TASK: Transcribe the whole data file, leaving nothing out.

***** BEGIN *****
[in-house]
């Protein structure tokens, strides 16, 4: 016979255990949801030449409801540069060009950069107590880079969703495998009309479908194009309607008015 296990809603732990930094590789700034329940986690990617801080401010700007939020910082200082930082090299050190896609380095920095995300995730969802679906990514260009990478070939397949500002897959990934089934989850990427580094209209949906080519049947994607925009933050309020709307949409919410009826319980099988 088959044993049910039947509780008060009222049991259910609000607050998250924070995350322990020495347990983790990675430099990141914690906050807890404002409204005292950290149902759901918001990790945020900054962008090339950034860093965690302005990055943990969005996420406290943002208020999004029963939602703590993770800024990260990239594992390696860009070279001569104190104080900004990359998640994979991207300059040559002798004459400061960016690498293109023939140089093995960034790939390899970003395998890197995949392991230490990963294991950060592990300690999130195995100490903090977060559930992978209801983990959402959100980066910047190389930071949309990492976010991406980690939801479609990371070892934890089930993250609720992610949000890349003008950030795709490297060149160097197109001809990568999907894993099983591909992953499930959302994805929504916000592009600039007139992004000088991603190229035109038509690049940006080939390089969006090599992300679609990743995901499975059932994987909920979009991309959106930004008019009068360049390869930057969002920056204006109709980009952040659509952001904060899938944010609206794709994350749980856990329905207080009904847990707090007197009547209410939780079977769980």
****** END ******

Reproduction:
[in-house]
């Protein structure tokens, strides 16, 4: 016979255990949801030449409801540069060009950069107590880079969703495998009309479908194009309607008015 296990809603732990930094590789700034329940986690990617801080401010700007939020910082200082930082090299050190896609380095920095995300995730969802679906990514260009990478070939397949500002897959990934089934989850990427580094209209949906080519049947994607925009933050309020709307949409919410009826319980099988 088959044993049910039947509780008060009222049991259910609000607050998250924070995350322990020495347990983790990675430099990141914690906050807890404002409204005292950290149902759901918001990790945020900054962008090339950034860093965690302005990055943990969005996420406290943002208020999004029963939602703590993770800024990260990239594992390696860009070279001569104190104080900004990359998640994979991207300059040559002798004459400061960016690498293109023939140089093995960034790939390899970003395998890197995949392991230490990963294991950060592990300690999130195995100490903090977060559930992978209801983990959402959100980066910047190389930071949309990492976010991406980690939801479609990371070892934890089930993250609720992610949000890349003008950030795709490297060149160097197109001809990568999907894993099983591909992953499930959302994805929504916000592009600039007139992004000088991603190229035109038509690049940006080939390089969006090599992300679609990743995901499975059932994987909920979009991309959106930004008019009068360049390869930057969002920056204006109709980009952040659509952001904060899938944010609206794709994350749980856990329905207080009904847990707090007197009547209410939780079977769980």